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Managing the impaired nurse
Pages 10 (2510 words)
Literature Review: Managing the Impaired Nurse A staff of competent nurses is essential to the delivery of quality healthcare. This staff will undoubtedly consist of a diverse range of individuals performing tasks that can often be stressful. Part of the nurse’s duty is to disperse medications, often narcotics and controlled substances, to their patients, which can cause temptation to abuse these substances as a means of coping with job-related and ordinary life stress factors.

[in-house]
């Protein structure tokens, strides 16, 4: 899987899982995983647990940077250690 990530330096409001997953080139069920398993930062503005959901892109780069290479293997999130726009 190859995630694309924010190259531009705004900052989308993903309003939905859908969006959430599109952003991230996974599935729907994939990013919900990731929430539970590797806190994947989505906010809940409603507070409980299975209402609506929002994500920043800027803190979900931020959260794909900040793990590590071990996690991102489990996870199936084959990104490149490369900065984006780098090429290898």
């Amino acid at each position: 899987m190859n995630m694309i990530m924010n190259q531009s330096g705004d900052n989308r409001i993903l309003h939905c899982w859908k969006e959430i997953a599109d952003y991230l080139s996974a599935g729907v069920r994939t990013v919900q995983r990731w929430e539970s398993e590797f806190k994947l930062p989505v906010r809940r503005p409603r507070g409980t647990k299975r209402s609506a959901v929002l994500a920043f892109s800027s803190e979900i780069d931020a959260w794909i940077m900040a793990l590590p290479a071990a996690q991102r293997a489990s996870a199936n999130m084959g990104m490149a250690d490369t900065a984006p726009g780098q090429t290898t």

Since decision making is considered to be synonymous with management and is one of the primary criterion by which management proficiency is judged, the brunt of a manager’s time is spent critically examining issues, solving problems, and making decisions (Marquis & Huston, 2012). As an integral part of the delivery of quality healthcare, the functioning capabilities of the nurse must be on par with the standards required by the institution and the position within that institution held by the nurse. An impaired nurse, by definition, is lacking in the ability to perform their duties at a level sufficient to successfully provide their patients with quality care and meet the standards defined by their position. The complete technical definition, according to Dunn (2005) considers a nurse to be impaired “when alcohol or drug use affects their cognitive, interpersonal or psychomotor skills to the point where they can no longer satisfy their professional code of ethics or standards of practice” (p.2). ...
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